It was Easter! It was Passover! It’s officially Spring!
happy easter!!!!

Though I attended not one but two Passover Seders, and dyed 6 dozen batches of eggs for an egg hunt which I conducted on my lawn, the real highlight of the spring holiday season happened for me last Thursday night, when I attended what is called in certain circles, “The Bunny Hop.”


I’m not in those circles myself. Neither is anyone I know directly. But my friend Tabitha’s yoga instructor is a drag queen named Chakra Kahn, and Chakra Kahn is in those circles and invited Tabitha who, in turn, invited me, which is how I came to attend The Bunny Hop this year.


As you may have already surmised, there was a bunny theme and strong instructions “to dress.” I went to my local Ricky’s and picked up a Halloween costume that had big pink bunny ears and a fuzzy white body like pj’s, which was paired with fuzzy white gloves and slippers.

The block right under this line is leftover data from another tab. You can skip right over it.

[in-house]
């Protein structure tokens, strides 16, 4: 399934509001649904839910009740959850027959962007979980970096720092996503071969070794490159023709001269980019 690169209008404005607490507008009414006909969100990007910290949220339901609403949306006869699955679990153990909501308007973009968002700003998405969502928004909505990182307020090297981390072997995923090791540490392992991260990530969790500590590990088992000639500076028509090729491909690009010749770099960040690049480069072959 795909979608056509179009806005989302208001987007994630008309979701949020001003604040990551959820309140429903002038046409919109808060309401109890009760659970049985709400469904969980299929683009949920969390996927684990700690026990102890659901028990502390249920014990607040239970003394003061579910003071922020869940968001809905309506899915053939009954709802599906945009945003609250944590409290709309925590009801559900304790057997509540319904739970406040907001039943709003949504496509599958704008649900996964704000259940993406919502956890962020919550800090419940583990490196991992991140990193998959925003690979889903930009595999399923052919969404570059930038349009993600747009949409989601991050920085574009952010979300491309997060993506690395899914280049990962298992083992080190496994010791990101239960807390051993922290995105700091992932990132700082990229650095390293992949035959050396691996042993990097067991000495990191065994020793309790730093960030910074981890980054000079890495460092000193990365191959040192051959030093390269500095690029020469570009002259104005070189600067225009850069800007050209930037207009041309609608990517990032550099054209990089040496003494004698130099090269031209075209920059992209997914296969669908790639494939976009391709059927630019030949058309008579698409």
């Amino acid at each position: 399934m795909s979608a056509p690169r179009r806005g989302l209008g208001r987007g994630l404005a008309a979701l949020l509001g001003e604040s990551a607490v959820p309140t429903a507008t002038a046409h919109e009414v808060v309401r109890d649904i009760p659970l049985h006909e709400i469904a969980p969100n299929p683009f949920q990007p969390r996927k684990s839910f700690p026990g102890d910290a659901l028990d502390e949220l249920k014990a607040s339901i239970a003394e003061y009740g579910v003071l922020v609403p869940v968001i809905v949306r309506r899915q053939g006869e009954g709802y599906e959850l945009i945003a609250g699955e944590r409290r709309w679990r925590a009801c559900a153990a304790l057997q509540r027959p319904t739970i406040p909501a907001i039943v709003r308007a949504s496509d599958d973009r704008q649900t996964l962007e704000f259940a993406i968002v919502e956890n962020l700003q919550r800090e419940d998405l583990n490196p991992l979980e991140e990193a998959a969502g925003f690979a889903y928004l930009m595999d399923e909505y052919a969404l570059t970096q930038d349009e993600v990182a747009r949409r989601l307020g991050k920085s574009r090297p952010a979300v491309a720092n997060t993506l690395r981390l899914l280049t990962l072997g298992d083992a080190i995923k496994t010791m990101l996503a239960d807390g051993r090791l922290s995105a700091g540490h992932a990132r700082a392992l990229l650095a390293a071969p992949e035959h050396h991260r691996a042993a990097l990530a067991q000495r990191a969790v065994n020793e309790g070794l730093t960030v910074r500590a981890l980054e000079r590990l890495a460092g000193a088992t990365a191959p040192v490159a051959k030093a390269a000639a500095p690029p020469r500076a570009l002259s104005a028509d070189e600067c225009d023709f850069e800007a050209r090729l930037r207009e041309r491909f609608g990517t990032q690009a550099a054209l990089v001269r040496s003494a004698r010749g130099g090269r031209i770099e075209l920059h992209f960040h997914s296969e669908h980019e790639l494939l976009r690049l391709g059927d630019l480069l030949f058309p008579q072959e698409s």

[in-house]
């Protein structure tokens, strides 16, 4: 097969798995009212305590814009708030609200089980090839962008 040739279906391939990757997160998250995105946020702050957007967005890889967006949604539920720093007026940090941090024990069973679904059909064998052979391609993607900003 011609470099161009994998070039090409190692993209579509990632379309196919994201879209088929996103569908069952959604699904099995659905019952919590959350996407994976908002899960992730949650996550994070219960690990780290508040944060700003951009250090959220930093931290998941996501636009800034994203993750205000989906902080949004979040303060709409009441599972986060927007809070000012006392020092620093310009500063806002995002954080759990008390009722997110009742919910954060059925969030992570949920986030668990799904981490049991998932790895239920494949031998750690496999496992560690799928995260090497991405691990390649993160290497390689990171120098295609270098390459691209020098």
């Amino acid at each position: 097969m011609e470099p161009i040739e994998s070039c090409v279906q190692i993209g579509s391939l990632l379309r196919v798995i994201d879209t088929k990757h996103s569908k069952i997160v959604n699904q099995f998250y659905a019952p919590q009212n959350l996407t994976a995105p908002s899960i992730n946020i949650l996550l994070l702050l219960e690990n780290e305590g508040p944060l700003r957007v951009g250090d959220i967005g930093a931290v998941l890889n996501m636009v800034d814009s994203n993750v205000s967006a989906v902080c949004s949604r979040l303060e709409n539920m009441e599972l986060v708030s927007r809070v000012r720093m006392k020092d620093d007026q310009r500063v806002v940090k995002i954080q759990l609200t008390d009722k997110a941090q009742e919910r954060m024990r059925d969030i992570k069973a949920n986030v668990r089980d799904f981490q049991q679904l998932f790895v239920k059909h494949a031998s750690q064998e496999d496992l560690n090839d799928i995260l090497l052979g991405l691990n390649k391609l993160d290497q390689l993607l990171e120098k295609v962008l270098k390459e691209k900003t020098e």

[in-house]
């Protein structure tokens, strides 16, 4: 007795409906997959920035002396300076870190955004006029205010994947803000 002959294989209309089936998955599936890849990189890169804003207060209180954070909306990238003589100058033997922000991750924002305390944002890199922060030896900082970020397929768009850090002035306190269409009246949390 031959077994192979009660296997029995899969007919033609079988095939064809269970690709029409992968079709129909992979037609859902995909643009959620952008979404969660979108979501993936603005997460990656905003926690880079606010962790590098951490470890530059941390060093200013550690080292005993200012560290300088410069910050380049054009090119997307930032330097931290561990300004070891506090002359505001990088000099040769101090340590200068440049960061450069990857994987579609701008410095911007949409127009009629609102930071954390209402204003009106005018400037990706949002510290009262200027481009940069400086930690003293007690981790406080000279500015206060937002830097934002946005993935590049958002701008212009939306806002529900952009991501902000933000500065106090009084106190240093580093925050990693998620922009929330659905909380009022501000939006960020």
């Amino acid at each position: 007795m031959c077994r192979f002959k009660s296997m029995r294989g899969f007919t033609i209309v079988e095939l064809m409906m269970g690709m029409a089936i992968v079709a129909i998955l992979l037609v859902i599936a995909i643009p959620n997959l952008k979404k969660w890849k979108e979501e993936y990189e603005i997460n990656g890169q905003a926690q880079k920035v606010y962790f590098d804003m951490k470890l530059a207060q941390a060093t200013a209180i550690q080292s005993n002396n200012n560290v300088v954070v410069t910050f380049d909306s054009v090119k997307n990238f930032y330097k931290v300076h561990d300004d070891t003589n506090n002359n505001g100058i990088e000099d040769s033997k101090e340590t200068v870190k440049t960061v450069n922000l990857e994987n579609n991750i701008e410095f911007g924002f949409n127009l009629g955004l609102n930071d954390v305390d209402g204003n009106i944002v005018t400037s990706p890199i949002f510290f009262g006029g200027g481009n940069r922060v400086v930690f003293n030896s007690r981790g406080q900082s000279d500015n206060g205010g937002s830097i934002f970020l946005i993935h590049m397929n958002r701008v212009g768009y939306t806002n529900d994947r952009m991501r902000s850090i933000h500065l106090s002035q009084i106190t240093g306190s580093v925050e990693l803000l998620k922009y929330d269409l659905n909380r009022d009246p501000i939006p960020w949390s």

woman bunnyI kinda looked like this

Tabitha, on the other hand, was dressed in the stereotypical Playboy Bunny outfit: royal blue corset, fishnets, bunny tail and ears. She even managed the collar around her neck and the cuffs around her wrists.

blue playboyTabitha looked like this

Tabitha found her outfit at Ricky’s, too, and chastised me for not looking sexier. I chastised her right back for looking like a hooker and she told me not to be a party pooper. We were arguing back and forth just like that when we arrived in Hell’s Kitchen and knocked on an innocuous red metal door on the 3rd floor of a walk-up.


What lay behind that door can only be described as a total immersion into a time capsule. It was half party-scene-in-“Breakfast at Tiffany’s” and one half vintage ad for the Hugh Hefner Playboy Club circa 1966. Women were dressed like Playboy Bunnny’s, Drag Queens were dressed like Playboy Bunny’s; the men who weren’t dressed like bunnies wore tuxes— some with masks, which I still can’t understand but seemed to refer to Truman Capote’s black and white ball.